No Jitter is part of the Informa Tech Division of Informa PLC

This site is operated by a business or businesses owned by Informa PLC and all copyright resides with them. Informa PLC's registered office is 5 Howick Place, London SW1P 1WG. Registered in England and Wales. Number 8860726.

Is There a Bright Spot in Today's UC Market?

The part of my job that I most dislike is developing market forecasts--this is an important aspect of being an industry analyst, but the most frustrating when our crystal balls get cloudy. It's even more frustrating when market dynamics don't happen as expected--such as when there's an unexpected and severe economic meltdown. As such, in light of the recent economic events, I've had to downwardly revise my unified communications market numbers.When developing my UC market projections, I look at the market in terms of the various elements or components that make up a UC solution--call control (generally, but not necessarily, in the form of IP PBXs), unified messaging, conferencing/collaboration, presence/IM, PBX integration, etc. I then determine what percentage of these component sales can be attributed to a UC solution--after all, not all unified messaging systems purchased will be part of a UC solution, and may be used in an unintegrated manner.

I had published my UC market forecast last year for a market study entitled "Unified Communications Market 2007-2012," and revised the numbers early in 2009 for VoiceCon Orlando as the economy started tumbling. In preparing for my UC Market Overview presentation at VoiceCon San Francisco in November, I had to significantly revise my market forecasts, as UC spending in 2009 did not live up to my (or other analysts') earlier predictions due to the economic downturn.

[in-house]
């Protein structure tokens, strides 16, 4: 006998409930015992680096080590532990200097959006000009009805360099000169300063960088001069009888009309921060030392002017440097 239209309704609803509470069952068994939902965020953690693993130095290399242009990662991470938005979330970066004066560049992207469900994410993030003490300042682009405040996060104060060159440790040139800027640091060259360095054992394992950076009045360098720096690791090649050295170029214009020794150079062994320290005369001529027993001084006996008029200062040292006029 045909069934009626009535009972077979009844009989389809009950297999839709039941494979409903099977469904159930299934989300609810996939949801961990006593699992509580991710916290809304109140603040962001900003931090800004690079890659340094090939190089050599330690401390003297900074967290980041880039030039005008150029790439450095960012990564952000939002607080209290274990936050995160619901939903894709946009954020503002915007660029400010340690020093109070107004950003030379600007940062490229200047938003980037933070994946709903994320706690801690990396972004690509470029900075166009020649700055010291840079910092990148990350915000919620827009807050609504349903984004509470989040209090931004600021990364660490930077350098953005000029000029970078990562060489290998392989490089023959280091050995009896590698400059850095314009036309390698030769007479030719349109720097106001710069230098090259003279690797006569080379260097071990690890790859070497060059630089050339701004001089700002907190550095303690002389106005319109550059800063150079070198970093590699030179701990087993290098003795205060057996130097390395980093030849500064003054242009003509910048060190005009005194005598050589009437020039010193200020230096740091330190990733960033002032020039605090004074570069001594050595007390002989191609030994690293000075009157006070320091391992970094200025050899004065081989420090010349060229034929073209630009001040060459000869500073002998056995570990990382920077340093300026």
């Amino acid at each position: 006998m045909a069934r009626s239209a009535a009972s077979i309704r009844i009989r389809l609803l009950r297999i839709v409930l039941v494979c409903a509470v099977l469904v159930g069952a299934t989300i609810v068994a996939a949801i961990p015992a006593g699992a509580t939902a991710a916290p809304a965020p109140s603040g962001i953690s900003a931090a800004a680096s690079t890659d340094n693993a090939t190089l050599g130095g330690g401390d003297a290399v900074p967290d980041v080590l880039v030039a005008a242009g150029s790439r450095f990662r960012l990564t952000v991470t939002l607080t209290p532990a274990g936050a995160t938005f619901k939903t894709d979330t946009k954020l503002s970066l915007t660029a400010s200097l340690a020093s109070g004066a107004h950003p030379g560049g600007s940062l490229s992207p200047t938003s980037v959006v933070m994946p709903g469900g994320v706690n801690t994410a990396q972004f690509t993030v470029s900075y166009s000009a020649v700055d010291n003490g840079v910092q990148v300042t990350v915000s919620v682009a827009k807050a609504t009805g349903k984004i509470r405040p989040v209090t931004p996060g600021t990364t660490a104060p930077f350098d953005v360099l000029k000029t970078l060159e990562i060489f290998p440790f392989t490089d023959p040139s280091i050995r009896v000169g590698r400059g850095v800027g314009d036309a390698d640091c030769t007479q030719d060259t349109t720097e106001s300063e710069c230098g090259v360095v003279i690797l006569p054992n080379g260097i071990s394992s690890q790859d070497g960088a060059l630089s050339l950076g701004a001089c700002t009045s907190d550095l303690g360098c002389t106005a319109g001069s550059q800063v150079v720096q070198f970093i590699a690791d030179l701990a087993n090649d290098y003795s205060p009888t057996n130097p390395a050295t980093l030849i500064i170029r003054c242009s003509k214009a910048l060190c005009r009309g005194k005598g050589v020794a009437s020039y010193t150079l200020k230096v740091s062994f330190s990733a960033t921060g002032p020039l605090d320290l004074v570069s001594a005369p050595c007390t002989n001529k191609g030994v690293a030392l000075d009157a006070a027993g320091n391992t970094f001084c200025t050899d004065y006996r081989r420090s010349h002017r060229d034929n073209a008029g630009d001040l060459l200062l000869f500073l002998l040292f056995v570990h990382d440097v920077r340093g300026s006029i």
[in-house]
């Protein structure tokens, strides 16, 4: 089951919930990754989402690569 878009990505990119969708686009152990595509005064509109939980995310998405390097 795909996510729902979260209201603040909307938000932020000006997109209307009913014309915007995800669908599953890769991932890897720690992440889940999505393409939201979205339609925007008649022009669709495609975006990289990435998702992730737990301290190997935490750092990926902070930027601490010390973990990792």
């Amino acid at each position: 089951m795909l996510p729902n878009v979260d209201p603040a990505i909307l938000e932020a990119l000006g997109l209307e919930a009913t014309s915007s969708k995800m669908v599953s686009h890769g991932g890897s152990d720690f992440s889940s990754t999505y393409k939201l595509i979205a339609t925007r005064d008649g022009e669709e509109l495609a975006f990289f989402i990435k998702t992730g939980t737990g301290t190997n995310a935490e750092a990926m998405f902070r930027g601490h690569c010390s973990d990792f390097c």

The good news is that there is one bright spot and one area that will see significant increases--ironically in part due to the economic downturn. That bright spot is conferencing and collaboration. In an effort to reduce travel costs, many companies are turning to web collaboration and video conferencing to interact with colleagues and partners. With travel budgets cut dramatically in an effort to reduce expenses, companies are using video conferencing solutions - whether sophisticated telepresence or simpler desktop video solutions--rather than traveling and having face-to-face meetings.

In talking with customers about their UC usage, it became clear that conferencing/collaboration has become the key to UC ROI. It obviously saves money in terms of travel expenses, but it also lets workers be productive without having to spend time getting to and from the airport, sitting on a plane, driving to a hotel, etc. And another nice benefit is that it helps keep the family-life balance in better alignment, which everyone can appreciate.

While video and other conferencing tools are unlikely to replace face-to-face interactions, they can certainly be a good substitution in certain cases. One company I spoke with had its entire travel budget eliminated for the quarter (with the exception of important customer visits). Because the company had implemented UC throughout the organization and gave most employees laptops with video capabilities, they were able to have desktop video interactions with colleagues, partners, and suppliers. For high-value customer interactions, however, they still relied on face-to-face meetings.

As conferencing/collaboration technologies become more affordable, they become more ubiquitous. Trying to have a video chat with someone who doesn't have a web cam, for example, may not be very useful, but as more people have access to these tools, they become even more valuable. We're starting to see a viral uptake in some collaborative technologies, and as prices come down and the technology becomes more available to the masses, we'll see an even bigger uptake.

Expect to see more uses of conferencing--and fewer frequent flier miles.